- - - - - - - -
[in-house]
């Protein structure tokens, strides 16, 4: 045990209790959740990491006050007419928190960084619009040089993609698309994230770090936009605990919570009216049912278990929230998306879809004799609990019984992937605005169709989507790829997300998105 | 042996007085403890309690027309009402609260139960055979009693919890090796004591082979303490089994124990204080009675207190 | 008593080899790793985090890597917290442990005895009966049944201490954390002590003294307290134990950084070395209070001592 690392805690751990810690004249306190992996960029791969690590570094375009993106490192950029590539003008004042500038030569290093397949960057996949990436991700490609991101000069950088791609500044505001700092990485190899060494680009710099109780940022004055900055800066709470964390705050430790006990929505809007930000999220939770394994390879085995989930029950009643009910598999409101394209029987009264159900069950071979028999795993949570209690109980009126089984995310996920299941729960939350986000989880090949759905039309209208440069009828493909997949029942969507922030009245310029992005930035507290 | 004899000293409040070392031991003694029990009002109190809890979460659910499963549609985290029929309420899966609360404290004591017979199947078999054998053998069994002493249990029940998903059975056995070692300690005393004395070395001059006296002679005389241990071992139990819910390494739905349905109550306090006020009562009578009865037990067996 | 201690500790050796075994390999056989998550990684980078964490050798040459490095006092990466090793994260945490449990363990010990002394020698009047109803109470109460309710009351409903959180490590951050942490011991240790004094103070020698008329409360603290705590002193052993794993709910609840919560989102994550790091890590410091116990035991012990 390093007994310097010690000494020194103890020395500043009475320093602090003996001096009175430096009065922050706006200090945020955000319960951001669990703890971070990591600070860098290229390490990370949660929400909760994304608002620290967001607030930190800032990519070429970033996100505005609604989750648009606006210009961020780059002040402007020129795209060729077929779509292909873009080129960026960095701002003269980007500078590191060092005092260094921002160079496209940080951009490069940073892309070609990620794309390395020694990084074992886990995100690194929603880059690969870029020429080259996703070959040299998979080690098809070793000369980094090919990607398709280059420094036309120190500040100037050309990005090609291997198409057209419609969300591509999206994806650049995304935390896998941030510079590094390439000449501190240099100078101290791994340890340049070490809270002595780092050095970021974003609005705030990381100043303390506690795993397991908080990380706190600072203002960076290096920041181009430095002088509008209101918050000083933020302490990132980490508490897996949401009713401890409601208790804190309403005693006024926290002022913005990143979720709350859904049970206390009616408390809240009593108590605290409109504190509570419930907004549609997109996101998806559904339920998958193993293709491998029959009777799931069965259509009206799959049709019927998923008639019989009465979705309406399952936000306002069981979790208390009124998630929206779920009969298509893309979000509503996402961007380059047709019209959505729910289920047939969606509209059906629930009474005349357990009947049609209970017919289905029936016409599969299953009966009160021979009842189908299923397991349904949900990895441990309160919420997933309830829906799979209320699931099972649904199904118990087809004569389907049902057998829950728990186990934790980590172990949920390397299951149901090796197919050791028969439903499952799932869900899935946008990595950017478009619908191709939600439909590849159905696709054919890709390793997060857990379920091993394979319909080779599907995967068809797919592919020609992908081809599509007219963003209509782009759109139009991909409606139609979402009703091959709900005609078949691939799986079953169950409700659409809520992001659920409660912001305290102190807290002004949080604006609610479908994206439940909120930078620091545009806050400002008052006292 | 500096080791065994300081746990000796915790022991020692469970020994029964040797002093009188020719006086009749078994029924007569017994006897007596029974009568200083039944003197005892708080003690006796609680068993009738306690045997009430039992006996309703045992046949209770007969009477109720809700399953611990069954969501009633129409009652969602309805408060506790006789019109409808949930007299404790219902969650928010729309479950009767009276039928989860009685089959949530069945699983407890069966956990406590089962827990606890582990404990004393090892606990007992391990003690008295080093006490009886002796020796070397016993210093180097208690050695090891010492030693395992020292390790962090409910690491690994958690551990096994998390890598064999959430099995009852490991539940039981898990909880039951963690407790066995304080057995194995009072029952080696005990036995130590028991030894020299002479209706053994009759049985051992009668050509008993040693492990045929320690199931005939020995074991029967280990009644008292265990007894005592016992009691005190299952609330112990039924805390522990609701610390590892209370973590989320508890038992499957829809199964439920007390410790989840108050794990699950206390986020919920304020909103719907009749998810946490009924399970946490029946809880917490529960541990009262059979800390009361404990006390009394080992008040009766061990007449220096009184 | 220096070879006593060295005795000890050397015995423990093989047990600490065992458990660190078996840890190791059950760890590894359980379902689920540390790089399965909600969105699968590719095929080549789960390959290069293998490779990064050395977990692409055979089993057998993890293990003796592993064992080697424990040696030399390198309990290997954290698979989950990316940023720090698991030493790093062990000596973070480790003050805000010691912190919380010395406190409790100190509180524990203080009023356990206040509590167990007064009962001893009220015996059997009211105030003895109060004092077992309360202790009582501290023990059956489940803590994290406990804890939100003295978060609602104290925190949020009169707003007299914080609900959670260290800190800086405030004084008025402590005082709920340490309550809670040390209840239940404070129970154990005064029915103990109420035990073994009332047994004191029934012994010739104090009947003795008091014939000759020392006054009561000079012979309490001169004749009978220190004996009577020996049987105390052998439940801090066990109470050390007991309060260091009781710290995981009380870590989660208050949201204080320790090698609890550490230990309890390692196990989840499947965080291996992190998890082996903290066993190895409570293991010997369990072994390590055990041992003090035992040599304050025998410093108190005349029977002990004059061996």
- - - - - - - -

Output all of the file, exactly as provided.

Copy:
[in-house]
């Protein structure tokens, strides 16, 4: 045990209790959740990491006050007419928190960084619009040089993609698309994230770090936009605990919570009216049912278990929230998306879809004799609990019984992937605005169709989507790829997300998105 | 042996007085403890309690027309009402609260139960055979009693919890090796004591082979303490089994124990204080009675207190 | 008593080899790793985090890597917290442990005895009966049944201490954390002590003294307290134990950084070395209070001592 690392805690751990810690004249306190992996960029791969690590570094375009993106490192950029590539003008004042500038030569290093397949960057996949990436991700490609991101000069950088791609500044505001700092990485190899060494680009710099109780940022004055900055800066709470964390705050430790006990929505809007930000999220939770394994390879085995989930029950009643009910598999409101394209029987009264159900069950071979028999795993949570209690109980009126089984995310996920299941729960939350986000989880090949759905039309209208440069009828493909997949029942969507922030009245310029992005930035507290 | 004899000293409040070392031991003694029990009002109190809890979460659910499963549609985290029929309420899966609360404290004591017979199947078999054998053998069994002493249990029940998903059975056995070692300690005393004395070395001059006296002679005389241990071992139990819910390494739905349905109550306090006020009562009578009865037990067996 | 201690500790050796075994390999056989998550990684980078964490050798040459490095006092990466090793994260945490449990363990010990002394020698009047109803109470109460309710009351409903959180490590951050942490011991240790004094103070020698008329409360603290705590002193052993794993709910609840919560989102994550790091890590410091116990035991012990 390093007994310097010690000494020194103890020395500043009475320093602090003996001096009175430096009065922050706006200090945020955000319960951001669990703890971070990591600070860098290229390490990370949660929400909760994304608002620290967001607030930190800032990519070429970033996100505005609604989750648009606006210009961020780059002040402007020129795209060729077929779509292909873009080129960026960095701002003269980007500078590191060092005092260094921002160079496209940080951009490069940073892309070609990620794309390395020694990084074992886990995100690194929603880059690969870029020429080259996703070959040299998979080690098809070793000369980094090919990607398709280059420094036309120190500040100037050309990005090609291997198409057209419609969300591509999206994806650049995304935390896998941030510079590094390439000449501190240099100078101290791994340890340049070490809270002595780092050095970021974003609005705030990381100043303390506690795993397991908080990380706190600072203002960076290096920041181009430095002088509008209101918050000083933020302490990132980490508490897996949401009713401890409601208790804190309403005693006024926290002022913005990143979720709350859904049970206390009616408390809240009593108590605290409109504190509570419930907004549609997109996101998806559904339920998958193993293709491998029959009777799931069965259509009206799959049709019927998923008639019989009465979705309406399952936000306002069981979790208390009124998630929206779920009969298509893309979000509503996402961007380059047709019209959505729910289920047939969606509209059906629930009474005349357990009947049609209970017919289905029936016409599969299953009966009160021979009842189908299923397991349904949900990895441990309160919420997933309830829906799979209320699931099972649904199904118990087809004569389907049902057998829950728990186990934790980590172990949920390397299951149901090796197919050791028969439903499952799932869900899935946008990595950017478009619908191709939600439909590849159905696709054919890709390793997060857990379920091993394979319909080779599907995967068809797919592919020609992908081809599509007219963003209509782009759109139009991909409606139609979402009703091959709900005609078949691939799986079953169950409700659409809520992001659920409660912001305290102190807290002004949080604006609610479908994206439940909120930078620091545009806050400002008052006292 | 500096080791065994300081746990000796915790022991020692469970020994029964040797002093009188020719006086009749078994029924007569017994006897007596029974009568200083039944003197005892708080003690006796609680068993009738306690045997009430039992006996309703045992046949209770007969009477109720809700399953611990069954969501009633129409009652969602309805408060506790006789019109409808949930007299404790219902969650928010729309479950009767009276039928989860009685089959949530069945699983407890069966956990406590089962827990606890582990404990004393090892606990007992391990003690008295080093006490009886002796020796070397016993210093180097208690050695090891010492030693395992020292390790962090409910690491690994958690551990096994998390890598064999959430099995009852490991539940039981898990909880039951963690407790066995304080057995194995009072029952080696005990036995130590028991030894020299002479209706053994009759049985051992009668050509008993040693492990045929320690199931005939020995074991029967280990009644008292265990007894005592016992009691005190299952609330112990039924805390522990609701610390590892209370973590989320508890038992499957829809199964439920007390410790989840108050794990699950206390986020919920304020909103719907009749998810946490009924399970946490029946809880917490529960541990009262059979800390009361404990006390009394080992008040009766061990007449220096009184 | 220096070879006593060295005795000890050397015995423990093989047990600490065992458990660190078996840890190791059950760890590894359980379902689920540390790089399965909600969105699968590719095929080549789960390959290069293998490779990064050395977990692409055979089993057998993890293990003796592993064992080697424990040696030399390198309990290997954290698979989950990316940023720090698991030493790093062990000596973070480790003050805000010691912190919380010395406190409790100190509180524990203080009023356990206040509590167990007064009962001893009220015996059997009211105030003895109060004092077992309360202790009582501290023990059956489940803590994290406990804890939100003295978060609602104290925190949020009169707003007299914080609900959670260290800190800086405030004084008025402590005082709920340490309550809670040390209840239940404070129970154990005064029915103990109420035990073994009332047994004191029934012994010739104090009947003795008091014939000759020392006054009561000079012979309490001169004749009978220190004996009577020996049987105390052998439940801090066990109470050390007991309060260091009781710290995981009380870590989660208050949201204080320790090698609890550490230990309890390692196990989840499947965080291996992190998890082996903290066993190895409570293991010997369990072994390590055990041992003090035992040599304050025998410093108190005349029977002990004059061996």